Novice Politician, Pop Star Haiti's President-To-Be Michel Martelly, who is also known as Sweet Micky, has never before held political office. A year ago, the pop musician's campaign was considered by many Haitians to be a long shot, a publicity stunt or a joke. Now Martelly is poised to lead a nation still struggling to recover from the 2010 earthquake.
NPR logo

Novice Politician, Pop Star Haiti's President-To-Be

  • Download
  • <iframe src="https://www.npr.org/player/embed/135152007/135153417" width="100%" height="290" frameborder="0" scrolling="no" title="NPR embedded audio player">
  • Transcript
Novice Politician, Pop Star Haiti's President-To-Be

Novice Politician, Pop Star Haiti's President-To-Be

  • Download
  • <iframe src="https://www.npr.org/player/embed/135152007/135153417" width="100%" height="290" frameborder="0" scrolling="no" title="NPR embedded audio player">
  • Transcript

MICHELE NORRIS, Host:

And NPR's Jason Beaubien has this profile.

(SOUNDBITE OF MUSIC)

JASON BEAUBIEN: It won't be so hard for Michel Martelly to get used to being called president. As one of Haiti's most popular musicians, president has been one of Martelly's nicknames for years.

(SOUNDBITE OF MUSIC)

BEAUBIEN: Martelly's stage persona, Sweet Micky, had a reputation as the party boy of the Haitian music scene. The bald singer would perform in women's clothing. Sometimes he'd take to the stage in a diaper. At a campaign rally, Martelly, dressed in a formal business suit, explained that Sweet Micky, the entertainer, and Michel Martelly have always been two very different people.

MICHEL MARTELLY: Sweet Micky was the drunk man on stage, crazy. But Michel Martelly went back home with the money. He took care of his family, sent his kids to college and is very satisfied with his life.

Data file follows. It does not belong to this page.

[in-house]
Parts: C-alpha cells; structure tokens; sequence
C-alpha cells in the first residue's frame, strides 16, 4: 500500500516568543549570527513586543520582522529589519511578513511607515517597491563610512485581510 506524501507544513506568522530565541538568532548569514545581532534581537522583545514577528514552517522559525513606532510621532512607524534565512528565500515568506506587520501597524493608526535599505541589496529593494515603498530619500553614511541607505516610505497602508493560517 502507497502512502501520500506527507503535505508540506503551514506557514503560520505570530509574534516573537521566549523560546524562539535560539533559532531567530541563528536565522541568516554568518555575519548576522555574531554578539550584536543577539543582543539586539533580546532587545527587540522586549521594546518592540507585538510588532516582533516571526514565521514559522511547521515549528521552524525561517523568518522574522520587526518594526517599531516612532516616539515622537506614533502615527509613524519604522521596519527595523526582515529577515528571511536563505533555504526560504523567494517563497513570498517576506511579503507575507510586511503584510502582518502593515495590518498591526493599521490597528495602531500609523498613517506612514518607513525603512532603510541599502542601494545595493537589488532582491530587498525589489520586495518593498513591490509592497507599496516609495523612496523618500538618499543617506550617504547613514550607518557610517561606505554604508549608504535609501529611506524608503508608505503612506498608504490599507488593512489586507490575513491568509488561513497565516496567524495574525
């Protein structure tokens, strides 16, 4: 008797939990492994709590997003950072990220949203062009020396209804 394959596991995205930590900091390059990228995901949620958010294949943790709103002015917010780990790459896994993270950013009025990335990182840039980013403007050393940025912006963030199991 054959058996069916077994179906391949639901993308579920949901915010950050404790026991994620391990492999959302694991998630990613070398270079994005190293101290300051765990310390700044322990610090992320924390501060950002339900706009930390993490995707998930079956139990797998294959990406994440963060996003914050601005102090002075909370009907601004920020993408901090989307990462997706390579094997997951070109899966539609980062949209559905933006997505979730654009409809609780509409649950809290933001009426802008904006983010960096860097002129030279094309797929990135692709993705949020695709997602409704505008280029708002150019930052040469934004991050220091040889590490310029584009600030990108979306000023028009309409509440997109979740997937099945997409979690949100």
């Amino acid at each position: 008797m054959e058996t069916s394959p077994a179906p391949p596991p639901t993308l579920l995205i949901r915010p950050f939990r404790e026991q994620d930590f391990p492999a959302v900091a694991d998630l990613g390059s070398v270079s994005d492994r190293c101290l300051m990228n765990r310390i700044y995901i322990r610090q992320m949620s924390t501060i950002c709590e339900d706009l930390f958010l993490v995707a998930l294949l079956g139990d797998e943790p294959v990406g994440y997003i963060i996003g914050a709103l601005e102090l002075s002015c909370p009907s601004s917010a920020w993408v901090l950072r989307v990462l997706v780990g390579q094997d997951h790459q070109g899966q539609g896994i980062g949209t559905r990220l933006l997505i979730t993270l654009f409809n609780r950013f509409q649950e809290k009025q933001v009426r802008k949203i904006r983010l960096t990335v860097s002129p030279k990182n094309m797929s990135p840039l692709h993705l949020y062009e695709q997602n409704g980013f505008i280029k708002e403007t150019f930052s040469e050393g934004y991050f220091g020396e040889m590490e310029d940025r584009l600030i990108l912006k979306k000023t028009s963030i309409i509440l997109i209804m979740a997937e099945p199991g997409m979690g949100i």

BEAUBIEN: Later, Martelly backed away from this stance when it became clear that he was one of the top vote-getters. Then, when election results were released in December stating that Martelly had been eliminated from the race, his followers rioted in the streets and shut down the Haitian capital for days.

(SOUNDBITE OF PROTESTING)

BEAUBIEN: Richard Widmaier, the head of Radio Metropole in Port-au-Prince, said that even a few months earlier Martelly hadn't been viewed as a significant candidate in the race.

RICHARD WIDMAIER: The Martelly phenomena is quite interesting.

BEAUBIEN: Widmaier says Martelly rapidly managed to tap into Haitians deep frustration with the slow pace of the recovery from the January 2010 earthquake. And Martelly also repeatedly stressed that things were better in Haiti 20 years ago. By this, Widmaier says, Martelly is harking back to the era of the dictatorship of Jean-Claude "Baby Doc" Duvalier.

WIDMAIER: He never used the word or name of Duvalier but always refers to the past, saying 20 years ago, our country was not like that. Now I want to send my son to the movie, I have to send him probably to the Dominican Republic or to Miami, because we don't have a cinema here in Haiti. So using these words, talking in this manner, I think the people can hear him and that's why he became so popular.

BEAUBIEN: Jason Beaubien, NPR News.

Copyright © 2011 NPR. All rights reserved. Visit our website terms of use and permissions pages at www.npr.org for further information.

NPR transcripts are created on a rush deadline by Verb8tm, Inc., an NPR contractor, and produced using a proprietary transcription process developed with NPR. This text may not be in its final form and may be updated or revised in the future. Accuracy and availability may vary. The authoritative record of NPR’s programming is the audio record.